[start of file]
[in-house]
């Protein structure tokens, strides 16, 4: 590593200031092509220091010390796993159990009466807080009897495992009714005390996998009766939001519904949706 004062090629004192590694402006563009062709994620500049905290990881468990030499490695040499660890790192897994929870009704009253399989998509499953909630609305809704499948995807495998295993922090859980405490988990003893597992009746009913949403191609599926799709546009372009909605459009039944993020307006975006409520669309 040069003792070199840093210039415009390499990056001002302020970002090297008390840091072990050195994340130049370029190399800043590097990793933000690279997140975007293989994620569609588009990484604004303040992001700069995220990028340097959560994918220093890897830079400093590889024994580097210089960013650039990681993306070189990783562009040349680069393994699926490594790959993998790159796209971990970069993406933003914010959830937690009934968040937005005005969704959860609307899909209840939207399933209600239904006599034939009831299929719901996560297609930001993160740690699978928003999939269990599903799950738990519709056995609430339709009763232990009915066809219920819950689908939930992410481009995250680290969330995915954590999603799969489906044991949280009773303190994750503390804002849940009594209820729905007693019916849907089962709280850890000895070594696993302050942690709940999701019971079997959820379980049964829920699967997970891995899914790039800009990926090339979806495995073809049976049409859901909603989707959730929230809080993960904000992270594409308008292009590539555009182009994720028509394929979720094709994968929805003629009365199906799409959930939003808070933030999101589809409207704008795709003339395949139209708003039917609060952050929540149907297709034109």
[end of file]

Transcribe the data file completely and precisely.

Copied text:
[in-house]
């Protein structure tokens, strides 16, 4: 590593200031092509220091010390796993159990009466807080009897495992009714005390996998009766939001519904949706 004062090629004192590694402006563009062709994620500049905290990881468990030499490695040499660890790192897994929870009704009253399989998509499953909630609305809704499948995807495998295993922090859980405490988990003893597992009746009913949403191609599926799709546009372009909605459009039944993020307006975006409520669309 040069003792070199840093210039415009390499990056001002302020970002090297008390840091072990050195994340130049370029190399800043590097990793933000690279997140975007293989994620569609588009990484604004303040992001700069995220990028340097959560994918220093890897830079400093590889024994580097210089960013650039990681993306070189990783562009040349680069393994699926490594790959993998790159796209971990970069993406933003914010959830937690009934968040937005005005969704959860609307899909209840939207399933209600239904006599034939009831299929719901996560297609930001993160740690699978928003999939269990599903799950738990519709056995609430339709009763232990009915066809219920819950689908939930992410481009995250680290969330995915954590999603799969489906044991949280009773303190994750503390804002849940009594209820729905007693019916849907089962709280850890000895070594696993302050942690709940999701019971079997959820379980049964829920699967997970891995899914790039800009990926090339979806495995073809049976049409859901909603989707959730929230809080993960904000992270594409308008292009590539555009182009994720028509394929979720094709994968929805003629009365199906799409959930939003808070933030999101589809409207704008795709003339395949139209708003039917609060952050929540149907297709034109």